This article provides an overview of the incapacitation issue, highlights information on recent estimates of criminal careers that could be useful to the incapacitation model, and outlines a research agenda for continued and expanded work on incapacitation and crime. A prominent call in this paper is for more in-depth, descriptive research into the longitudinal patterning of criminal careers, as well as a renewed call for more current data sources that contain the necessary information to assess contemporary incapacitation effects. Questions and answers about incapacitation abound in all discussions about criminal justice policy. They are among the most pressing of all research issues, yet estimates about the incapacitation effect on crime vary considerably, and most are based on very old and incomplete estimates of the longitudinal pattern of criminal careers. This paper has three principal aims. First, to present a brief overview of the main issues regarding the incapacitation literature that is concerned with estimation of individual offending rates. The second is to highlight some recent criminal career findings that illuminate the importance of such information and its relevance for generating incapacitation estimates. Lastly, the paper presents an argument for the criminological approach and sets an agenda for future research that seeks to further the knowledge base about the incapacitation effect. References

NCJ 220671
Thomas J. Miles; Jens Ludwig
Silence of the Lambdas: Deterring Incapacitation Research
Journal of Quantitative Criminology
Volume:23 Issue:4 Dated:December 2007 Pages:287 to 301

This paper provides an economist’s perspective on criminological research into incapacitation effects on crime and the deterrence of incapacitation research. The economic evidence for deterrence, as distinguished from incapacitation, is small and beset by difficulties. It is argued that criminologists would benefit from substantially scaling back the enterprise of trying to estimate the various behavioral parameters central to a micro-level approach to measuring incapacitation effects, including the annual rate of offending outside of prison and the lengths of criminal careers. However, a key question is a matter of which approach holds the greater promise for identifying policy-relevant information about incarceration and about incarceration’s effects. The most promising way to identify the net impacts of incarceration from the combination of incapacitation, deterrence, and replacement effects is from the careful study of natural experiments. Credible natural experiments require “shoe leather” research to identify cases where State or Federal policy changes, court decisions, or treatment assignment rules generate differences in punishment experiences across populations that are plausibly unrelated to other determinants of criminal activity. References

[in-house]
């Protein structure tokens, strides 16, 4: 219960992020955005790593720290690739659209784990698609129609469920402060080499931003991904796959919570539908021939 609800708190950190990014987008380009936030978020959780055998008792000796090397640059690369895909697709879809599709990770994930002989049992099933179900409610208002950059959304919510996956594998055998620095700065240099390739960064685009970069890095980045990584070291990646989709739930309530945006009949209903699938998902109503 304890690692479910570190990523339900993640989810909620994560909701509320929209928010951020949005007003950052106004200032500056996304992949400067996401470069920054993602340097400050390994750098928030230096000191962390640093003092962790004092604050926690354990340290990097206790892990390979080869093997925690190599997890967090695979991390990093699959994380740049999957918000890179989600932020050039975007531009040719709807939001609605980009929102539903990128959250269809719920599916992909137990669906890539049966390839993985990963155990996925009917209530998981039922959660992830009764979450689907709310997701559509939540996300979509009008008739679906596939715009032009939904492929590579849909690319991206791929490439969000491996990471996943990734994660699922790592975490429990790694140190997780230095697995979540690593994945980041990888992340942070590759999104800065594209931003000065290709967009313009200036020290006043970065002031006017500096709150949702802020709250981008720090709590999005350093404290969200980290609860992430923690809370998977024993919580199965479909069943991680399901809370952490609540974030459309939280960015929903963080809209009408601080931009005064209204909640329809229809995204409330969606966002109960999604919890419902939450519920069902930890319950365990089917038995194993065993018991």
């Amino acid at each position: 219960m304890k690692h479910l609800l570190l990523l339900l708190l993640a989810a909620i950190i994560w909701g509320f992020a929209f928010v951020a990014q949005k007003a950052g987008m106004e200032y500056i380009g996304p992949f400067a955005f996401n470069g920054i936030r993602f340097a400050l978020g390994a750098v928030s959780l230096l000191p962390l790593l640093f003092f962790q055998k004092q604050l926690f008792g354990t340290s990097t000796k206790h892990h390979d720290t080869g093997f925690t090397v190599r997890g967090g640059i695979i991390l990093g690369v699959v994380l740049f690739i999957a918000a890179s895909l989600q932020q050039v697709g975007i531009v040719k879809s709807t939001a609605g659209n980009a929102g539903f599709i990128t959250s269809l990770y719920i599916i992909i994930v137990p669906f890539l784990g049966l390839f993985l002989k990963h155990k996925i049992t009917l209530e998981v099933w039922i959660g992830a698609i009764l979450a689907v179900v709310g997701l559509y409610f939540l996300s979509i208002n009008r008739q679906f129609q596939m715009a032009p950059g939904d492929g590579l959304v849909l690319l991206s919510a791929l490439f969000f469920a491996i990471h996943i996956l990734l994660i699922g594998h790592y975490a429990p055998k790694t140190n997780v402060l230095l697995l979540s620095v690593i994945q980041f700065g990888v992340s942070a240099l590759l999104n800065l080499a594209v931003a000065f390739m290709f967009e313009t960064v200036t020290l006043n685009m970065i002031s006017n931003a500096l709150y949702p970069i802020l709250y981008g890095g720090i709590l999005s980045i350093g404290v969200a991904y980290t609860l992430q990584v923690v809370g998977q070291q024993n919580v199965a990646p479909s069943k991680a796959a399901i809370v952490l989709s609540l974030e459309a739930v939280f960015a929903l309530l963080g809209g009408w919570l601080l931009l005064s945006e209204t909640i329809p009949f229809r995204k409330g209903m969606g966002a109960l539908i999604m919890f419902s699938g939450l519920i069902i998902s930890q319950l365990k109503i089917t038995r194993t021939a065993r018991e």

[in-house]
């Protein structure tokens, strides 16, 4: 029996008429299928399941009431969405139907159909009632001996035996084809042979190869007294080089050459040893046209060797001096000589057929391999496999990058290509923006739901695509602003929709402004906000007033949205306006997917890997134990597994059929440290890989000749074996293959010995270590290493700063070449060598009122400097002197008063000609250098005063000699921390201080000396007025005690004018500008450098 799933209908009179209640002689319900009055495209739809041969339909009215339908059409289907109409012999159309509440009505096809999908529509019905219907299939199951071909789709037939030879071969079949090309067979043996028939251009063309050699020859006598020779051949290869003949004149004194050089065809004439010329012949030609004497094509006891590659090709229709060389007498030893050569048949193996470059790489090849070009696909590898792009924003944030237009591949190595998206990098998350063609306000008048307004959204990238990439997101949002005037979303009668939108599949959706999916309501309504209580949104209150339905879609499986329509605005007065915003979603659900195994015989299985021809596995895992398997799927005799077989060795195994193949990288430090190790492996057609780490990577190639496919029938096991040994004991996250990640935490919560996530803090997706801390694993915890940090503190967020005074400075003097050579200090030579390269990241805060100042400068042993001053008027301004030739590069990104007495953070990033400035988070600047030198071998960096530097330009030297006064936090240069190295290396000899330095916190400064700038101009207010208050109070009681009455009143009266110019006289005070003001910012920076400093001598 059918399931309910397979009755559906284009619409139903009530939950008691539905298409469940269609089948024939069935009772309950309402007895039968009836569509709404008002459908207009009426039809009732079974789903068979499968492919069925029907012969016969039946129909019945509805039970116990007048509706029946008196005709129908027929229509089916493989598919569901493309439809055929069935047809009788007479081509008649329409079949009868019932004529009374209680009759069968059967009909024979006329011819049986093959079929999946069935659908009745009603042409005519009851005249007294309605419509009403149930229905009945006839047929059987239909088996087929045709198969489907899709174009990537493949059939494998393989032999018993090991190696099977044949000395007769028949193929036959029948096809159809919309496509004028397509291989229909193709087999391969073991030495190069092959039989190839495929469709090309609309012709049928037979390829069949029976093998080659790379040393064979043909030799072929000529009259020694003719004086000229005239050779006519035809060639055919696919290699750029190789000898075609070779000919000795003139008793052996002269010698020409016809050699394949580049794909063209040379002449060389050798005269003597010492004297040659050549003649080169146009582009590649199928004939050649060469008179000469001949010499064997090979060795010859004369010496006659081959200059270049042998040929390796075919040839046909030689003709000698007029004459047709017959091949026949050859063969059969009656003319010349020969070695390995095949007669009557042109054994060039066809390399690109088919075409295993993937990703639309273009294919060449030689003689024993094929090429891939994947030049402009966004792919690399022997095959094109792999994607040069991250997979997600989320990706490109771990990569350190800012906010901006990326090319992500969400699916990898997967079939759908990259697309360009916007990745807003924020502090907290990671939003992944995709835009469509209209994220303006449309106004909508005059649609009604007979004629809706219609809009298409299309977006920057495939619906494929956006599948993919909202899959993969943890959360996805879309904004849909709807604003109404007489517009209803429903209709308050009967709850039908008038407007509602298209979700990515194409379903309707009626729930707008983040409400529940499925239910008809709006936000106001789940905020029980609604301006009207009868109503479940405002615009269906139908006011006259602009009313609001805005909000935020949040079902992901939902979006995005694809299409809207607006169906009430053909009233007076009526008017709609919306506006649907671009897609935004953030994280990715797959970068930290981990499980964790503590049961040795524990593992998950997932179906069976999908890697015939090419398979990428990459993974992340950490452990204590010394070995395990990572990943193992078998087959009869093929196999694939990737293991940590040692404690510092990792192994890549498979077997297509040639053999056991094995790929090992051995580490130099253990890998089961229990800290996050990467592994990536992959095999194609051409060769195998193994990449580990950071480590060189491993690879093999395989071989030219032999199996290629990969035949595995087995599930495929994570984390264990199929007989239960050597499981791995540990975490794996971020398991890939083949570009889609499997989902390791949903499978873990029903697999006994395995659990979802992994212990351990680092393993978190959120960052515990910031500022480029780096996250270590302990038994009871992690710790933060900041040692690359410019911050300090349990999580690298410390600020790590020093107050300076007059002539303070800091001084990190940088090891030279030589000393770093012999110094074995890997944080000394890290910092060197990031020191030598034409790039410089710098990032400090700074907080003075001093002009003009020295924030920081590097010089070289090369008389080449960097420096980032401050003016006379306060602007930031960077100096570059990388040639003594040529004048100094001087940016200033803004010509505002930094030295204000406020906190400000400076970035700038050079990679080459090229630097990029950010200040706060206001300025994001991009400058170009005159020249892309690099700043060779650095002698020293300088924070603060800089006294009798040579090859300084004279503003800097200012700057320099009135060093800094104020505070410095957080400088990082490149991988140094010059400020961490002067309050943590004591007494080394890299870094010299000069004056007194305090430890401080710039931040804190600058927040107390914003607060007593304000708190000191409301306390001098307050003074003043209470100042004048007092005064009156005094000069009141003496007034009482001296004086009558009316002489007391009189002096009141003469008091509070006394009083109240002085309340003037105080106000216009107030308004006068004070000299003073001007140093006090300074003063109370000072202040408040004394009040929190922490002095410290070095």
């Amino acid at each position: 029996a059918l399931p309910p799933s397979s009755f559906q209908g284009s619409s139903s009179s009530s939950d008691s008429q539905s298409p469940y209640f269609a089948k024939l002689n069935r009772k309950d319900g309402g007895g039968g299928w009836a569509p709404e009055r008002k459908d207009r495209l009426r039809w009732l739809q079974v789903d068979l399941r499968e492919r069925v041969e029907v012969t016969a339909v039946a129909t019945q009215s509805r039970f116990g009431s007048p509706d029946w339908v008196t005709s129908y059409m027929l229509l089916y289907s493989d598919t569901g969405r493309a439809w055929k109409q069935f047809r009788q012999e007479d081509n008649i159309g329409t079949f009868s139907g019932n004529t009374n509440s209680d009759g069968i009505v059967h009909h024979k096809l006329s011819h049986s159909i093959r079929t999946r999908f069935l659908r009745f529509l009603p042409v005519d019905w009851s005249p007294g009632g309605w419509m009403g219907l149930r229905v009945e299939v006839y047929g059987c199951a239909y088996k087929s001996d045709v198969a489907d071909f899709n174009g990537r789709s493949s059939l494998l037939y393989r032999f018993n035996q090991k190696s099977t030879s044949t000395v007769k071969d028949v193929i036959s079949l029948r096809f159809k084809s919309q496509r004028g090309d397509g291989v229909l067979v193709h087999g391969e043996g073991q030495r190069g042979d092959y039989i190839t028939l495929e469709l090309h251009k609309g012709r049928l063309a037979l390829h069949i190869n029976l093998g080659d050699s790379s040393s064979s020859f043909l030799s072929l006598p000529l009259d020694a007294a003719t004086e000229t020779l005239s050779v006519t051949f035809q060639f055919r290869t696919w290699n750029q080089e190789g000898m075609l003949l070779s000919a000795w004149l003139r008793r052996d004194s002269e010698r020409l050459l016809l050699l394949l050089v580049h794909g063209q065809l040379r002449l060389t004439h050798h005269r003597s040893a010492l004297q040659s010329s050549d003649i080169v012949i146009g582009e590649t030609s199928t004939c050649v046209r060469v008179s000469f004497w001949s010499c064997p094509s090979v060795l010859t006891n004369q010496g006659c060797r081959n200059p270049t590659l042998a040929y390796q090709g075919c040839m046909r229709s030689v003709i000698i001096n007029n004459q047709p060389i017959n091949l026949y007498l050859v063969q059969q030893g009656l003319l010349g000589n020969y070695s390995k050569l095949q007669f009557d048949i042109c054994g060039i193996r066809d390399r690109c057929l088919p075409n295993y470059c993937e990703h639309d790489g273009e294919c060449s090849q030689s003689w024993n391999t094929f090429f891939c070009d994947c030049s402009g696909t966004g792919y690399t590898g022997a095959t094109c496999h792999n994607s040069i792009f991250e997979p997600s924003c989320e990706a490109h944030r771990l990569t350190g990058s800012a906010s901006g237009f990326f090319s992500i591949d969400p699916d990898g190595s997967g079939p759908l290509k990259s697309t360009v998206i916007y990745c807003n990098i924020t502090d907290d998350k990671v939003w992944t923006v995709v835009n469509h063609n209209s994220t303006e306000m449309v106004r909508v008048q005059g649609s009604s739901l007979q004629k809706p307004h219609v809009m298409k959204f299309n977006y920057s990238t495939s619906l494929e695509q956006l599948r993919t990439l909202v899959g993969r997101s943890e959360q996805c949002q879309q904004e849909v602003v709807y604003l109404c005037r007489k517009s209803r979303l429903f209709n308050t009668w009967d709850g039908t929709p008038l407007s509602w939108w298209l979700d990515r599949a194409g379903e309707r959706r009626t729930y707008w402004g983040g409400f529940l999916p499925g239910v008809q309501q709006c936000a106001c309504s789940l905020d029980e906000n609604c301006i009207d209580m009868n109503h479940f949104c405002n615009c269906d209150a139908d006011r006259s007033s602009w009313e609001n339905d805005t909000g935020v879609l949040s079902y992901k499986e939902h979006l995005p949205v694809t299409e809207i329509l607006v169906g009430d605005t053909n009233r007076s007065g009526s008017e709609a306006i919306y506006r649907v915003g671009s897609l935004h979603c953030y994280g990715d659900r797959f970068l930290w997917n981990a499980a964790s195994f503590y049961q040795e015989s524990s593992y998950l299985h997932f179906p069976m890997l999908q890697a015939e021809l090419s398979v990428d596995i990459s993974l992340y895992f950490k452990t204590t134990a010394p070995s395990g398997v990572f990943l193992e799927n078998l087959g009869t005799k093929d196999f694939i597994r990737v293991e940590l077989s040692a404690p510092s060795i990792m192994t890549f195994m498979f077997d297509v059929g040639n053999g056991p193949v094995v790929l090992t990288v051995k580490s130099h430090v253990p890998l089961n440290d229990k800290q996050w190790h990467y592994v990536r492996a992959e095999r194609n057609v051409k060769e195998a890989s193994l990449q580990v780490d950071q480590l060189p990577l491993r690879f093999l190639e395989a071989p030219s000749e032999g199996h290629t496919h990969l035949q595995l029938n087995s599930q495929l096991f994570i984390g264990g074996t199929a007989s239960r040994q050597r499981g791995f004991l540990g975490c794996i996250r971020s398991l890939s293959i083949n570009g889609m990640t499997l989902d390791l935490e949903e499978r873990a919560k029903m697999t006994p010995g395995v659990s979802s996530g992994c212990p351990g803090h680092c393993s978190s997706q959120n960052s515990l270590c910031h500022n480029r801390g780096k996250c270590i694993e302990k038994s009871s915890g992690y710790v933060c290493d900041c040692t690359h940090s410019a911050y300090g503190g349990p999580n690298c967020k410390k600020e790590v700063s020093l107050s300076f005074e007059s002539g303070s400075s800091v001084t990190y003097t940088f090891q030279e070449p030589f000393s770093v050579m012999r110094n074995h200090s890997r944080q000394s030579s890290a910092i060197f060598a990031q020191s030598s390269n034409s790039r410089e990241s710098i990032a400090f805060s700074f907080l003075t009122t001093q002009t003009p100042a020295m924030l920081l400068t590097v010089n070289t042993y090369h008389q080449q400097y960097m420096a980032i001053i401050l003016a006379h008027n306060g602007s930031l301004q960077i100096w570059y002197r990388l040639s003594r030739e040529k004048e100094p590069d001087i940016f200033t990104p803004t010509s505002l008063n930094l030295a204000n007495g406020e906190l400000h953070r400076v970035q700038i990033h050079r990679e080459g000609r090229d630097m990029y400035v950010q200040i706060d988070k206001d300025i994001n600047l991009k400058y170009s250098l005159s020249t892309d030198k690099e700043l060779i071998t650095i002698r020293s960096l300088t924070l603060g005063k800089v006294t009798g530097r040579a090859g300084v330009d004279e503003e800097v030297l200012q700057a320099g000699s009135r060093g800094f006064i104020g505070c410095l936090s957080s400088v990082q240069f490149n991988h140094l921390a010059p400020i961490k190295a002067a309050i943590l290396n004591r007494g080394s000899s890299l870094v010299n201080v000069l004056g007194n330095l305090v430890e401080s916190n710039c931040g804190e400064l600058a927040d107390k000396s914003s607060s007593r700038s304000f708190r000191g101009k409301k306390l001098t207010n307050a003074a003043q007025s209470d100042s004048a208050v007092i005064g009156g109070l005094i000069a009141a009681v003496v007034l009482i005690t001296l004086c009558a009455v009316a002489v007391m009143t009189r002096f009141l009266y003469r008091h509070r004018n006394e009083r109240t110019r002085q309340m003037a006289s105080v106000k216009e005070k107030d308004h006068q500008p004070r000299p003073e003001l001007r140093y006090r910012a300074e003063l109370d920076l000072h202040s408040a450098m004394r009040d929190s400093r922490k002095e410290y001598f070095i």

NCJ 220674
Avinash Singh Bhati
Estimating the Number of Crimes Averted by Incapacitation: An Information Theoretic Approach
Journal of Quantitative Criminology
Volume:23 Issue:4 Dated:December 2007 Pages:355 to 375

This paper presents an information theoretic approach for estimating the number of crimes averted by incapacitation. Using an information theoretic approach, the data reveal a fair amount of variation among individuals both in terms of the number of crimes averted by their incarceration and the responsiveness of these estimates to longer incarceration terms. Estimates were found not to vary substantially across demographic groups defined by offender race, gender, or ethnicity; variations across States and offense types were more pronounced. Implications of the findings are discussed. Although incarceration can, and presumably does, have other effects on crime, this paper addresses only the incapacitation effect. The paper begins with a brief review of the literature. This is followed by a nontechnical overview of the analytical framework. After describing the data used in this study, the paper than presents the main findings with a discussion of their implications. The paper concludes with a discussion relating findings reported in this paper with those reported elsewhere in the literature, and enumerates some promising directions for future research. The paper developed an information theoretic approach for modeling the criminal history accumulation process of a sample of prison releasees. Separate models were estimated for two crime categories, crimes against persons and property related crimes. The models were used to simulate the anticipated effects of increasing prison terms for all individuals. Figures, tables, and references

NCJ 220675
Shawn Bushway; Jeffrey Smith
Sentencing Using Statistical Treatment Rules: What We Don't Know Can Hurt Us
Journal of Quantitative Criminology
Volume:23 Issue:4 Dated:December 2007 Pages:377 to 387
This paper examines the existing literatures’ misinterpretation of the available evidence on the predictability of high rate criminal offending and the possible value of statistical treatment rules imposing stiffer punishments on offenders with higher predicted risk of recidivism. It is argued that researchers must first undo the existing sentencing regime in order to allow a meaningful analysis of the potential of risk assessment based on observable characteristics and the associated use of statistical treatment rules in sentencing. The largely unrecognized conceptual difficulties with the current risk assessment literature imply that there is a need to start at the beginning in order to assess the potential benefits of a statistical sentencing policy. It is seen as time to abandon old conceptual frameworks and begin work on research which pays explicit attention to the current treatment regime. This will allow those to directly inform current policy and make valid inferences about the predictability of high risk behavior. Over several decades, criminologists have devoted their efforts to the problem of identifying high-rate offenders. These efforts have focused primarily on criminal history records as predictors of future behavior. These efforts to identify high-risk offenders are viewed as ineffective. This paper illustrates the fundamental problem with identifying high rate offenders so as to subject them to harsher punishments via a statistical treatment rule. References